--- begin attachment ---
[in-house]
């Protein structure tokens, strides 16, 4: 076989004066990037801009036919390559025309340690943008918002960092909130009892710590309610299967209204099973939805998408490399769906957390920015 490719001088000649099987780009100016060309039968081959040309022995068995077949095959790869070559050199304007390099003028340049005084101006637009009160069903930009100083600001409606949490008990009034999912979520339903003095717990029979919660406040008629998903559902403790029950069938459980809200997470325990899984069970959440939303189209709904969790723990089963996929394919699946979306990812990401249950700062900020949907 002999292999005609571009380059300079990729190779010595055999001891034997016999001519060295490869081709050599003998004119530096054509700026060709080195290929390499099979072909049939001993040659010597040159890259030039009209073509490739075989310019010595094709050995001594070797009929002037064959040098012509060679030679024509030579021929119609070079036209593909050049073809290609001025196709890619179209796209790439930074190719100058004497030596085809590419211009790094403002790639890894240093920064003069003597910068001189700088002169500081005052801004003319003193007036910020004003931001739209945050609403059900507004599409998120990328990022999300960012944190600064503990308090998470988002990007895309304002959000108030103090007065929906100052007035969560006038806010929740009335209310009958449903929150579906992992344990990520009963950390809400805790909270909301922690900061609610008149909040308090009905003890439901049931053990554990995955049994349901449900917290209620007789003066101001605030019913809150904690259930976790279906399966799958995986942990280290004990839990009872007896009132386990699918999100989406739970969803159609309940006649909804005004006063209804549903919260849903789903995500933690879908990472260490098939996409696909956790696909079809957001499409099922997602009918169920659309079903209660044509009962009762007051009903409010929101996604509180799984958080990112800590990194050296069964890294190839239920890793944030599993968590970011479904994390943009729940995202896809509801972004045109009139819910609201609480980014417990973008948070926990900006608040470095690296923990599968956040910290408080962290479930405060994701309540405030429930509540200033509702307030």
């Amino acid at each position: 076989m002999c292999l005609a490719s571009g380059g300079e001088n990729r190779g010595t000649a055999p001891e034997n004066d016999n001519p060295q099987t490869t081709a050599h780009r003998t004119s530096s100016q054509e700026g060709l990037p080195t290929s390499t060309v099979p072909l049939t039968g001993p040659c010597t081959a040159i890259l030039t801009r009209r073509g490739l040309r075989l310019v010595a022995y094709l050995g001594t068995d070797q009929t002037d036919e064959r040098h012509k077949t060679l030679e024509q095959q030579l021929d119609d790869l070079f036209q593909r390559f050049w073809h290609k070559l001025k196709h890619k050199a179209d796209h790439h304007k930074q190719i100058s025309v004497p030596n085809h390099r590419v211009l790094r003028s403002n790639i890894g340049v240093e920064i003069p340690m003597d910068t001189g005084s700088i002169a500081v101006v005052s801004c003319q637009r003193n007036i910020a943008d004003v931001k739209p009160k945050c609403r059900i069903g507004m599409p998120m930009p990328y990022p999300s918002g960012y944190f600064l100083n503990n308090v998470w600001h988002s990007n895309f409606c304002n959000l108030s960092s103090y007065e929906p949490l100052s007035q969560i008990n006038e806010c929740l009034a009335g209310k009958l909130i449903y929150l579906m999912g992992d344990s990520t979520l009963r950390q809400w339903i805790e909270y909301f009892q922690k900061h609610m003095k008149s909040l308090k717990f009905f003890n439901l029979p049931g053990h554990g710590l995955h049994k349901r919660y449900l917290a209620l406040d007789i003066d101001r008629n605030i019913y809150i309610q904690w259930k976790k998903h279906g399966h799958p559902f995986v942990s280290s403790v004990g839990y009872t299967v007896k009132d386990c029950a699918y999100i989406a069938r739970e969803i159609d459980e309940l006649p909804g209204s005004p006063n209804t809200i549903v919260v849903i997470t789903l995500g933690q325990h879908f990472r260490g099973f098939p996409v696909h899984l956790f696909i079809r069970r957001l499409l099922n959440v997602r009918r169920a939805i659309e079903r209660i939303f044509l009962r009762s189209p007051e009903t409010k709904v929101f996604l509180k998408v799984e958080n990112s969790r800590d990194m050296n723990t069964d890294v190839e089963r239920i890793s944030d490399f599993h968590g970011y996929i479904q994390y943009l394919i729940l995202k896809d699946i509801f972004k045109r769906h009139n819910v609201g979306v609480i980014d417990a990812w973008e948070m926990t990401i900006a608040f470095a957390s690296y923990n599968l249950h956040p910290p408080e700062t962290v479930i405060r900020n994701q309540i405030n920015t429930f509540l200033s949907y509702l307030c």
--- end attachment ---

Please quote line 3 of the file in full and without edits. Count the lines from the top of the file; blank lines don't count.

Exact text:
């Amino acid at each position: 076989m002999c292999l005609a490719s571009g380059g300079e001088n990729r190779g010595t000649a055999p001891e034997n004066d016999n001519p060295q099987t490869t081709a050599h780009r003998t004119s530096s100016q054509e700026g060709l990037p080195t290929s390499t060309v099979p072909l049939t039968g001993p040659c010597t081959a040159i890259l030039t801009r009209r073509g490739l040309r075989l310019v010595a022995y094709l050995g001594t068995d070797q009929t002037d036919e064959r040098h012509k077949t060679l030679e024509q095959q030579l021929d119609d790869l070079f036209q593909r390559f050049w073809h290609k070559l001025k196709h890619k050199a179209d796209h790439h304007k930074q190719i100058s025309v004497p030596n085809h390099r590419v211009l790094r003028s403002n790639i890894g340049v240093e920064i003069p340690m003597d910068t001189g005084s700088i002169a500081v101006v005052s801004c003319q637009r003193n007036i910020a943008d004003v931001k739209p009160k945050c609403r059900i069903g507004m599409p998120m930009p990328y990022p999300s918002g960012y944190f600064l100083n503990n308090v998470w600001h988002s990007n895309f409606c304002n959000l108030s960092s103090y007065e929906p949490l100052s007035q969560i008990n006038e806010c929740l009034a009335g209310k009958l909130i449903y929150l579906m999912g992992d344990s990520t979520l009963r950390q809400w339903i805790e909270y909301f009892q922690k900061h609610m003095k008149s909040l308090k717990f009905f003890n439901l029979p049931g053990h554990g710590l995955h049994k349901r919660y449900l917290a209620l406040d007789i003066d101001r008629n605030i019913y809150i309610q904690w259930k976790k998903h279906g399966h799958p559902f995986v942990s280290s403790v004990g839990y009872t299967v007896k009132d386990c029950a699918y999100i989406a069938r739970e969803i159609d459980e309940l006649p909804g209204s005004p006063n209804t809200i549903v919260v849903i997470t789903l995500g933690q325990h879908f990472r260490g099973f098939p996409v696909h899984l956790f696909i079809r069970r957001l499409l099922n959440v997602r009918r169920a939805i659309e079903r209660i939303f044509l009962r009762s189209p007051e009903t409010k709904v929101f996604l509180k998408v799984e958080n990112s969790r800590d990194m050296n723990t069964d890294v190839e089963r239920i890793s944030d490399f599993h968590g970011y996929i479904q994390y943009l394919i729940l995202k896809d699946i509801f972004k045109r769906h009139n819910v609201g979306v609480i980014d417990a990812w973008e948070m926990t990401i900006a608040f470095a957390s690296y923990n599968l249950h956040p910290p408080e700062t962290v479930i405060r900020n994701q309540i405030n920015t429930f509540l200033s949907y509702l307030c």